Hüsker Dü with their tour de force New Day Rising changed the face of Hardcore-Punk and Punk-Rock. With production tension high the trio from Minnesota set out to create something that to this day is looked upon with awe. New Day Rising feels like wild animal that has barely been tamed but is allowed to run riot.

 

Artist: Hüsker Dü
Album Title: New Day Rising
Genre: Post-hardcore / Punk
Label: SST
Year: 1985

 

I’ve always had a strong affinity towards Punk music, and in my teenage years I thought I knew it all. I thought by liking Pop Punks bands like Green Day and Blink-182 and having some vague knowledge about The Clash and The Sex Pistols; that it would be enough to see me through. Over the years I’ve definitely kept up to speed with the new acts hitting the scene and making big splashes – but what’s more is that I’ve dived back in musical time and my naivety has thankfully ebbed away.

I read once that if the Beach Boys wanted to do Punk they’d sound something like Hüsker Dü on New Day Rising, and I couldn’t agree more. The song structures, the musicianship, the emphasis on melody and the more commercial appeal this record has is reminiscent of the way The Beach Boys made music.

Hüsker Dü were not the first trio to try their hand at Punk (and they surely won’t be the last) but what they were able to create over their 9 years of activity is paramount to what came next. Before New Day Rising they released Zen Arcade, which a lot of people consider their best record. As soon as you hit play you’re met with Grant Hart’s military-esque snare drum and from there it feels like you’re listening to a practice run for what is now New Day Rising. The record itself is ambitious and the boys sound like they’re toying with their sound.

With New Day Rising you’re introduced to the record in similar fashion to Zen Arcade in that Grant Hart kicks the whole thing off. Only Hart sounds more confident, more in control of his instrument. Overall the sound remains the same, there’s the fuzzy scratchy guitars that are in the forefront of the mix; the driven hectic beats and the steady thumping bass guitar. However, there’s more emphasis on melody and the structure of the songs seem to have a more Pop sensibility. From thrashy 2-3 minute numbers that lacked musicianship, there are tracks like ‘I Apologize’ a 3:30 song that sounds like it could’ve on a Bad Religion record. ‘Perfect Example’ IS a perfect example of a refined and more mature sound that sounds like something you would’ve expected to hear on the radio instead of on a punk record.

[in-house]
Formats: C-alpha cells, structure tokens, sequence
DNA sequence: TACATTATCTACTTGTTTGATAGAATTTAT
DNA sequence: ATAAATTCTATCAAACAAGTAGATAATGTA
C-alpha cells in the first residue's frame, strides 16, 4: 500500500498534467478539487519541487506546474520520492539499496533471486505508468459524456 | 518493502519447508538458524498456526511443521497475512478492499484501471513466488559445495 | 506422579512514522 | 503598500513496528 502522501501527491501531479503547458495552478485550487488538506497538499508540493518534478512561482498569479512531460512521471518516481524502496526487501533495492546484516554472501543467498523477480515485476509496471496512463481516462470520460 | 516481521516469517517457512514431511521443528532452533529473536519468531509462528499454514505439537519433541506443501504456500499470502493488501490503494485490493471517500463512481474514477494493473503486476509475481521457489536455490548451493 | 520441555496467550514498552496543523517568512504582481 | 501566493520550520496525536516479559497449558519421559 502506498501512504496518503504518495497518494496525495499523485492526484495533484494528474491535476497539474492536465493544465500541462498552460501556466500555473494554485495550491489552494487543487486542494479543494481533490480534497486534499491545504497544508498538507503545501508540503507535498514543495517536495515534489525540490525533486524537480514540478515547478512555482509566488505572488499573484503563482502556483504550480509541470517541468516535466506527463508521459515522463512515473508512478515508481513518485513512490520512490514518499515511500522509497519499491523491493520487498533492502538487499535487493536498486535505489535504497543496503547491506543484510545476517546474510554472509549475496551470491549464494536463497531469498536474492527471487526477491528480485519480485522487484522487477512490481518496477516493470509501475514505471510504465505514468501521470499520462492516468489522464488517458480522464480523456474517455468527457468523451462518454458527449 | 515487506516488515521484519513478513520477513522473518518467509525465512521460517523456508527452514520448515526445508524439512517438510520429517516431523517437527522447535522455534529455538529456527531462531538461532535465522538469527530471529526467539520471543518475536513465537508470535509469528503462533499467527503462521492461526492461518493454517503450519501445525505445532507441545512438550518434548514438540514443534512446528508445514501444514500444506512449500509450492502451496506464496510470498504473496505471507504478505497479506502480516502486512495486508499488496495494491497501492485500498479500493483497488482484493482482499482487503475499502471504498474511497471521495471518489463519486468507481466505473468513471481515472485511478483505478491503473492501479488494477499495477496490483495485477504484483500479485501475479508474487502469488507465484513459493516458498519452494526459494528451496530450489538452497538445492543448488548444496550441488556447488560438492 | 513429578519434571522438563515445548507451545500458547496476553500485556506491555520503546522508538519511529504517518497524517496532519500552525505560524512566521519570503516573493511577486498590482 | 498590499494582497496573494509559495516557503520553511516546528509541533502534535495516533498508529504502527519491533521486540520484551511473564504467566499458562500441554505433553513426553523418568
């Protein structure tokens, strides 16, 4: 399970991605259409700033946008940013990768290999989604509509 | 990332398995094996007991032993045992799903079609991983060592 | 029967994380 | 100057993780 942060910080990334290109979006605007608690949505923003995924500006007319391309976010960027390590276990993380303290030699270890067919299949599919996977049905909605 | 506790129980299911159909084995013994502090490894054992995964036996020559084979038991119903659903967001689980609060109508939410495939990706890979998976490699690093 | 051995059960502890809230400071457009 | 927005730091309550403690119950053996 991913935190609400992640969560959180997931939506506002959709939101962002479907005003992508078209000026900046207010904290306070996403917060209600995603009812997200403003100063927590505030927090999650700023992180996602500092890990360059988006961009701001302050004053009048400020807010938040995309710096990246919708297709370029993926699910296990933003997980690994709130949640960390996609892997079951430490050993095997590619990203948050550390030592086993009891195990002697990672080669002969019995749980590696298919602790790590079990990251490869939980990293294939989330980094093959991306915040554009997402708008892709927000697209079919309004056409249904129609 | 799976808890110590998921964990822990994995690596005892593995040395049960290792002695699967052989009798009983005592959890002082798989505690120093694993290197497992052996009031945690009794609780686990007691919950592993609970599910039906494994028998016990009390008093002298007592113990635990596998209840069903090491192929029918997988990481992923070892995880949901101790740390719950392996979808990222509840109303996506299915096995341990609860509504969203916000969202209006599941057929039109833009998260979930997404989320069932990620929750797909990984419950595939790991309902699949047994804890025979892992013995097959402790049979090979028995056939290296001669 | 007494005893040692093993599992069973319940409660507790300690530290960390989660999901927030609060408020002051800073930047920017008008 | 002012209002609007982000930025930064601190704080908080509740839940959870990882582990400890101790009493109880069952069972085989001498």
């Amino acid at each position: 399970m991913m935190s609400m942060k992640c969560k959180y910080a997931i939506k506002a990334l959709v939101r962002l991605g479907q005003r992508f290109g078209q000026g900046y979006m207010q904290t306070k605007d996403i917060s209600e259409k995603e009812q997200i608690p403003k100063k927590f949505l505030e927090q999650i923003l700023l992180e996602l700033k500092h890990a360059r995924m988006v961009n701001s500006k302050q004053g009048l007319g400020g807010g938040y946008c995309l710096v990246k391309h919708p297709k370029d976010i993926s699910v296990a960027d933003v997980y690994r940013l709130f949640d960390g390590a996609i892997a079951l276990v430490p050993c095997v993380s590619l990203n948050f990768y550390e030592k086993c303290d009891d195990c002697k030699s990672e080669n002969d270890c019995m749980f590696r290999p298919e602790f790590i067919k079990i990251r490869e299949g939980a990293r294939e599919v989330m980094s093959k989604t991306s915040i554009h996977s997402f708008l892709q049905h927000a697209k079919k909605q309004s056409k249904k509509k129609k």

Despite this more melodic approach to song writing the emotive style, that’s become synonymous with Hüsker Dü, doesn’t falter. In fact, you could split the album into two halves – with the first half predominantly radio friendly post-hardcore, pop-punk tracks and the second half being a return to punk form. It’s almost as if the angst within the Minnesotan trio is constantly trying to crawl its way out throughout and finally reaches the outside world in the form of ‘Plans I Make’. It’s a perfect way to end the album, it’s distorted, there’s a screechy solo thrown in, and Mould screaming like he doesn’t want his lungs in his body anymore.

It’s hard not to see how these guys have influenced other acts down the line, with the likes of Nirvana, Pixies, Green Day and hell even Brand New. They’ve all taken a leaf out of the Hüsker Dü ‘Post-Hardcore and Punk Rock’ handbook, whether it be Frank Black and Kurt Cobain with their vocal deliveries or the guitar sounds they incorporated into their bands.

Overall, the record feels like since the ambitions of Zen Arcade the Hüsker boys went away and fought their angst to better control their instruments and sound. This isn’t a record of kids screaming and playing out of time, it’s a record made by young men that seemingly had grasp of their angst. They’re able to utilise it with clever licks, scorching solos, heavy bass riffs and killer beats.

Nirvana especially went on to produce one of the greatest albums of all time in Nevermind, but so did Hüsker Dü. Hüsker Dü were one of the first to play Post-hardcore in the way they did and they did it really well on New Day Rising.

What do you think? Leave a comment below!

 

What do you think? Leave a comment below!